Zero overdoses? Who cares. There are bigger issues at hand
A few days ago, the Huffington Post ran an article, “Here's How Many People Fatally Overdosed On Marijuana Last Year,” which led to the very excited “ZERO” graphic shown below.
While it's true that zero users overdosed on the drug, marijuana is certainly not blameless in a slew of other avoidable tragedies.
Casual readers may not understand that the Huffington Post's figure isn't representative of the detrimental impact that marijuana has had on adolescents and adults alike. For example, both before and after legalization, marijuana has accounted for the single greatest drug of choice in inpatient rehabs. And when you think of the tragic story of the kid who overdosed on heroine (these are other statistics the article highlighted from the CDC) we all just damn the heroin.
But in far too many cases, that kid’s story started off with alcohol and marijuana and escalated from there.
When I read “no overdose,” I know that many others read “no problem,” and that simply is NOT the case. We need to better inform ourselves.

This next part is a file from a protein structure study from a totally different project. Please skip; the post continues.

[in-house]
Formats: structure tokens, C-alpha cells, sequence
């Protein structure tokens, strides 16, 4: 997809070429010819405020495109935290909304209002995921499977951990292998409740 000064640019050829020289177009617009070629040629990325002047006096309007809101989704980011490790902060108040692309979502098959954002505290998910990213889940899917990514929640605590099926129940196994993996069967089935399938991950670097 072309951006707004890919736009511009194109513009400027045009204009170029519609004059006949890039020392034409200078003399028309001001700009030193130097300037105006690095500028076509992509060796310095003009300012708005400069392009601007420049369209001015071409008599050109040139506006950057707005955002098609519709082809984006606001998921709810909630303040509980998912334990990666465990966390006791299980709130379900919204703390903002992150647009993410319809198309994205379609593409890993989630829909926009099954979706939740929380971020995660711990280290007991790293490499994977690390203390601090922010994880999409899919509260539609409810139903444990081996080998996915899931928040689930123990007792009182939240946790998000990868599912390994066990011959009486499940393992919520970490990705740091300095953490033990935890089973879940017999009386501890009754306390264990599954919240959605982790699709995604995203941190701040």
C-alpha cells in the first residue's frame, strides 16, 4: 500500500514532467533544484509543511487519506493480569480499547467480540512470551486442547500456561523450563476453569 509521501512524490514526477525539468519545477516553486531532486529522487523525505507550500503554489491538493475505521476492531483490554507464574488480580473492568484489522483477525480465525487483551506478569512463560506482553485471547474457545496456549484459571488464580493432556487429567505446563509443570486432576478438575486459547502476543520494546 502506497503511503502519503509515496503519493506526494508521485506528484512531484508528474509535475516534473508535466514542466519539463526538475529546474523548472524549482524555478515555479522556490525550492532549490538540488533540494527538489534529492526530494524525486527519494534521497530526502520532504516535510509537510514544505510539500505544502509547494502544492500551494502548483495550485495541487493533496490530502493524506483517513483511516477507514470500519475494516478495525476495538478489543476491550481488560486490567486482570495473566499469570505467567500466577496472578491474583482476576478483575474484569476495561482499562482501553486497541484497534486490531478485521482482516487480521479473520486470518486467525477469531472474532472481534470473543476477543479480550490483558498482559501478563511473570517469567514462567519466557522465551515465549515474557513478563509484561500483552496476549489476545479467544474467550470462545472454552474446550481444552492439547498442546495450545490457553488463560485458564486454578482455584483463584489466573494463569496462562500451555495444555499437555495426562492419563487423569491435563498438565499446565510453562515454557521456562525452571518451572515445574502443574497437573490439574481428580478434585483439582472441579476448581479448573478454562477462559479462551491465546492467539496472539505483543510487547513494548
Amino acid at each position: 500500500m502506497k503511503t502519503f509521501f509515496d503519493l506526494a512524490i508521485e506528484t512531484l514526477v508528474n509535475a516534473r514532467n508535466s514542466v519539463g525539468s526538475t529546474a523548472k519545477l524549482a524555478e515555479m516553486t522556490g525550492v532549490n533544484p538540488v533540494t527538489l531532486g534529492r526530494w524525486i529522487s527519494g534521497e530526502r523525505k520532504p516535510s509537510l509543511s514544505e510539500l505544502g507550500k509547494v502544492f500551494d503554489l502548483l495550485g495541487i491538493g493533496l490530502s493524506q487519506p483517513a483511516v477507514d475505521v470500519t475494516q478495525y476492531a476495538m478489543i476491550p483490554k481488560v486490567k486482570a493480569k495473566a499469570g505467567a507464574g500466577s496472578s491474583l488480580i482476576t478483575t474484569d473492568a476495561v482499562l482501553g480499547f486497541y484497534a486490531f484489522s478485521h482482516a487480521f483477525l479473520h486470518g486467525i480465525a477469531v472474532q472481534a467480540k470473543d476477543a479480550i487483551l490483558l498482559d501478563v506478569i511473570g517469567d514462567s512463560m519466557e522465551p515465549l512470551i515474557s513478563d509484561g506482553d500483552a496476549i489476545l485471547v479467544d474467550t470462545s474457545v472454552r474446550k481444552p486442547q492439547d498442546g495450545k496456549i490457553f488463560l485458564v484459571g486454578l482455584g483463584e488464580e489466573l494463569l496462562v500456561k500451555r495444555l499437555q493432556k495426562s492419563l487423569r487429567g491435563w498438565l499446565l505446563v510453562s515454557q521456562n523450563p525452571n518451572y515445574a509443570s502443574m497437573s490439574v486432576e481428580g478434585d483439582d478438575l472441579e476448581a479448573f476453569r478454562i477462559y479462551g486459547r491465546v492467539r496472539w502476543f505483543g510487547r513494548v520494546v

First, there's the issue of driving high. Even when marijuana-intoxicated drivers manage to make it from point A to point B without incident, they're still posing a great (and wholly unnecessary) danger to their fellow citizens. And when we read about a fatal car crash due to alcohol intoxication, we rarely hear about the marijuana that was also in the driver's system. We don’t yet have effective ways to test for marijuana intoxication in drivers, so this incredibly important piece of data gets left out.
Driving while under the influence of marijuana is a dangerous reality that we can't reliably track yet — but make no mistake, marijuana use DOES a play role in car accidents and fatalities.
In Colorado alone we have seen the detrimental effects of marijuana edibles triggering hallucinations in users. For some, that paranoia and delusional thinking ended in “a bad trip,” but in other cases, it's ended in suicide or murder. These are not gross exaggerations or made up stories; they are the unfortunate outcome of people thinking that marijuana is “safe and natural.”
In particular, the mostly unregulated edibles market makes marijuana look like and taste like yummy candy, which leads to some users consuming way too much of the highly potent doses of THC in these "treats."
Because no one predicted that people would demand edibles at this level, the government is now playing catch-up, spending lots of time and revenue trying to regulate and label edibles more clearly. They hope these measures will help avoid further cases of preventable misuse of edible marijuana, but only time will tell.
Don't let the flashy info-graphics fool you. Marijuana may not cause overdoses, but it absolutely CAN cause severe damage to our society.